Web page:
Russians Hope Putin Brings Change
PAVLOVSK POSAD, Russia (AP) _ In this dying textile town where the fabric of life has been torn by a decade of political and economic tumult, Vladimir Putin has emerged as a symbol of hope for many Russians.
``I want Putin because I have hope in him. He does what he says he’s going to do,″ said Katya Lyubimova, 20, who sells trousers in the local market. ``He’s not the kind of guy who makes promises and doesn’t deliver.″
Pavlovsk Posad, a provincial city of 72,000 just 40 miles east of Moscow, looks pretty much as it did in Soviet times. The economic reforms and prosperity that have transformed the capital never arrived here.
A statue of Lenin stands on Revolution Square; one of Felix Dzherzhinsky, the founder of the Soviet secret police, is down the street. The local church is still in ruins. Nostalgia for the Communists is strong.
A majority of voters in Pavlovsk Posad voted for the Communist candidate in elections last weekend for a new governor of the Moscow region. He lost, and some townspeople are bitter.
``I’m standing here and I’m fed up,″ said Alexandra Petrova, 70, who worked 36 years in one of the local textile factories. ``I’m working to keep from dying.″
Petrova sells handmade brooms to supplement her monthly $17 pension. ``I’ll probably vote for the Communists,″ she said, referring to the March 26 presidential election.
But 71-year-old Tamara Stepanova, who supports an ailing daughter and her three children by selling cigarettes and sunflower and pumpkin seeds near Petrova, is willing to give Putin a chance.
``If Putin increases our pensions so we don’t have to stand out here, and makes the police stop chasing us from the market, I’ll vote for him,″ Stepanova said.
Putin was named prime minister last summer and became acting president when Boris Yeltsin stepped down on Dec. 31. Seen as a can-do leader, he is the front-runner in the race for Russia’s highest office, and his past as a KGB spy doesn’t seem to bother people.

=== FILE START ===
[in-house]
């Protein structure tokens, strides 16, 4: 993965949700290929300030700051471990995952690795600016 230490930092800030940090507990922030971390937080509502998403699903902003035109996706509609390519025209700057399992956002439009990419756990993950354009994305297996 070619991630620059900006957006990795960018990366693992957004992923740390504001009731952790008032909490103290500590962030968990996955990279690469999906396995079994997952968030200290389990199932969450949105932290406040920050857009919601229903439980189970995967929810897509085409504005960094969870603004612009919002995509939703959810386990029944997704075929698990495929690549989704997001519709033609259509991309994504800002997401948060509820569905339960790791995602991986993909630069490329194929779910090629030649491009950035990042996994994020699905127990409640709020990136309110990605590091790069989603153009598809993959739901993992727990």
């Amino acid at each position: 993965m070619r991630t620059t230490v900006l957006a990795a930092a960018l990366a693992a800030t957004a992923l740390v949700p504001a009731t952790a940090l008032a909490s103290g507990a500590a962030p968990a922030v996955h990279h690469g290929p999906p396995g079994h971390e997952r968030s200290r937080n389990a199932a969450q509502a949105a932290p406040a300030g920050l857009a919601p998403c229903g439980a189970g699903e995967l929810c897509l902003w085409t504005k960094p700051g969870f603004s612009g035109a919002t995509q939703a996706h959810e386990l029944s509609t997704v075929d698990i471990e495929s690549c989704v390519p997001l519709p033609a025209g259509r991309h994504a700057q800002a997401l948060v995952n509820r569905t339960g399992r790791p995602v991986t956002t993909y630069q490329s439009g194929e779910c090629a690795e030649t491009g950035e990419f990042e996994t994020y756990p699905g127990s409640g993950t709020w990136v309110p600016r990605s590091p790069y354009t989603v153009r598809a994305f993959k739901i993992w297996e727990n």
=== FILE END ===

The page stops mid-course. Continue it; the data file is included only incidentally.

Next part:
``I think there will be improvements. It’s clear he’s experienced,″ said Vladimir Ivanov, a former textile factory worker who travels around regional markets selling sheets, pillow cases and towels.
``It’s even maybe a good thing that he worked in the security services because there will be fewer bandits,″ said Ivanov, 47. ``I’ll vote for him.″
Putin’s tough conduct of the war in Chechnya also has won him support in Pavlovsk Posad, where fabric from some of the factories helps dress the Russian military.
``Putin has got to get this nation off its knees and put it on its feet,″ said Lyubimova, the jeans-seller, who quit school at 16 to make a living in the market. ``If he says he’s going to fight, he fights.″
City officials hope that Putin _ if elected _ will increase subsidies to the local budget, which has shrunk because most of the factories in town are not able to fully pay their taxes.
``We’re living through difficult times,″ admitted Vladimir Rosiyskov, deputy head of the city government. ``We hope the new leadership can help us.″ Putin, he said, ``has a lot of authority and we respect that.″
Known for its fabrics in czarist times, Pavlovsk Posad was a booming textile center in the Soviet era. Its factories turned cotton from Uzbekistan into cloth that was shipped throughout the Soviet bloc.
When the Soviet Union collapsed so did the supplies of cotton, now too expensive or not available. The town started to recover, when the Aug. 17, 1998 ruble devaluation unleashed an economic whirlwind.
``Those who didn’t drown are starting to increase production, even take on new workers,″ said Alexander Ananyev, chief engineer at the Kamvolshchik factory on the edge of town.
The factory gets synthetic polyester fabric from Belarus and wool from southern Russia to make fabric used in making uniforms for the police, army, customs service and airlines.
Factory bosses supported Putin’s rivals in the Dec. 19 parliamentary elections, and they haven’t decided which candidate they’ll back in the March presidential vote.
``Whoever is president has to bring order, end the war (in Chechnya),″ said Ananyev. ``That would be the best thing.″